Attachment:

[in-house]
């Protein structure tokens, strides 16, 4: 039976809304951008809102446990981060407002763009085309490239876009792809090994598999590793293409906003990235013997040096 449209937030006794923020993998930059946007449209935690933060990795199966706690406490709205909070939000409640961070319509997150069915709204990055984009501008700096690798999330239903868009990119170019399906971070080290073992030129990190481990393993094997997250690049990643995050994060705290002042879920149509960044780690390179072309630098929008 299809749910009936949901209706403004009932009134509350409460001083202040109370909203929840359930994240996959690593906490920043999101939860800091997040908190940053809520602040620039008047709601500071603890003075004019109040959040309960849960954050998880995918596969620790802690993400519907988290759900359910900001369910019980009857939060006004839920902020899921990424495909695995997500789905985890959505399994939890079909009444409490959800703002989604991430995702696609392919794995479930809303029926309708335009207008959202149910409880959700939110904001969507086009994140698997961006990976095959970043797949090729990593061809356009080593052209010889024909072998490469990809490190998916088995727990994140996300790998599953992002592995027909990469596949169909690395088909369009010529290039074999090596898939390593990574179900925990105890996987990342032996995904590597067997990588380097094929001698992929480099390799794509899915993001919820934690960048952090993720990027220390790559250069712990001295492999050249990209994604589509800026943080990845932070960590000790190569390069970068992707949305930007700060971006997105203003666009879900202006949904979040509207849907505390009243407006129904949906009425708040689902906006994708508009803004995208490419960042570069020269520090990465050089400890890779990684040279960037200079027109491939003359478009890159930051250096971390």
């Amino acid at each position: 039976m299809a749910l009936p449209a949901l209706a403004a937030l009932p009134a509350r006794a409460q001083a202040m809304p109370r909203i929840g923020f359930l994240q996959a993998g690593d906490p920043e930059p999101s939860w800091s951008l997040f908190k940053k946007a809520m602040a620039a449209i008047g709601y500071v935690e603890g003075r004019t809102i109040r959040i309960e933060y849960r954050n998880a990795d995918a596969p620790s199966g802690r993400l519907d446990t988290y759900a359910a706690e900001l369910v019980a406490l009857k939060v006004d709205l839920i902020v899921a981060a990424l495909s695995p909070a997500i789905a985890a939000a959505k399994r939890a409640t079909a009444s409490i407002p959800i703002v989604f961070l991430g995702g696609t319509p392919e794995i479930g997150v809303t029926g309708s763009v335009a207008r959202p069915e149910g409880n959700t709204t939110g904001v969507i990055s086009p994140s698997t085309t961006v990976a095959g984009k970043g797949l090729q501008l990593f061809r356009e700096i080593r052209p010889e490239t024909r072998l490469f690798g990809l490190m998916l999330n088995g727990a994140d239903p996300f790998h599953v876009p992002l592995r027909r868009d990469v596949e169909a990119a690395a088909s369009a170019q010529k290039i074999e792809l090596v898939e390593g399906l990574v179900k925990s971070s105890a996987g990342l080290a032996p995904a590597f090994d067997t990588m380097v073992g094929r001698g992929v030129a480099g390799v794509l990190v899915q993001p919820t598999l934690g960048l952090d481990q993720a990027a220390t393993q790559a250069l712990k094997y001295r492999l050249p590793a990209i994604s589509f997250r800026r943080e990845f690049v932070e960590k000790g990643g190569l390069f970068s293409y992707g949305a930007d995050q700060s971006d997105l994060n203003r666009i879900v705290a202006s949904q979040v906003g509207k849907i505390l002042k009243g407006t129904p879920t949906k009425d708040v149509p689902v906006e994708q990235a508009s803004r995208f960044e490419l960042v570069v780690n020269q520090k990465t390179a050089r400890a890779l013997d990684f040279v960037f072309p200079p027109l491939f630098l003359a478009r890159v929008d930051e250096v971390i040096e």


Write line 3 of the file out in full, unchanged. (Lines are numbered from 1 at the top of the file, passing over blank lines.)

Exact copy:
């Amino acid at each position: 039976m299809a749910l009936p449209a949901l209706a403004a937030l009932p009134a509350r006794a409460q001083a202040m809304p109370r909203i929840g923020f359930l994240q996959a993998g690593d906490p920043e930059p999101s939860w800091s951008l997040f908190k940053k946007a809520m602040a620039a449209i008047g709601y500071v935690e603890g003075r004019t809102i109040r959040i309960e933060y849960r954050n998880a990795d995918a596969p620790s199966g802690r993400l519907d446990t988290y759900a359910a706690e900001l369910v019980a406490l009857k939060v006004d709205l839920i902020v899921a981060a990424l495909s695995p909070a997500i789905a985890a939000a959505k399994r939890a409640t079909a009444s409490i407002p959800i703002v989604f961070l991430g995702g696609t319509p392919e794995i479930g997150v809303t029926g309708s763009v335009a207008r959202p069915e149910g409880n959700t709204t939110g904001v969507i990055s086009p994140s698997t085309t961006v990976a095959g984009k970043g797949l090729q501008l990593f061809r356009e700096i080593r052209p010889e490239t024909r072998l490469f690798g990809l490190m998916l999330n088995g727990a994140d239903p996300f790998h599953v876009p992002l592995r027909r868009d990469v596949e169909a990119a690395a088909s369009a170019q010529k290039i074999e792809l090596v898939e390593g399906l990574v179900k925990s971070s105890a996987g990342l080290a032996p995904a590597f090994d067997t990588m380097v073992g094929r001698g992929v030129a480099g390799v794509l990190v899915q993001p919820t598999l934690g960048l952090d481990q993720a990027a220390t393993q790559a250069l712990k094997y001295r492999l050249p590793a990209i994604s589509f997250r800026r943080e990845f690049v932070e960590k000790g990643g190569l390069f970068s293409y992707g949305a930007d995050q700060s971006d997105l994060n203003r666009i879900v705290a202006s949904q979040v906003g509207k849907i505390l002042k009243g407006t129904p879920t949906k009425d708040v149509p689902v906006e994708q990235a508009s803004r995208f960044e490419l960042v570069v780690n020269q520090k990465t390179a050089r400890a890779l013997d990684f040279v960037f072309p200079p027109l491939f630098l003359a478009r890159v929008d930051e250096v971390i040096e």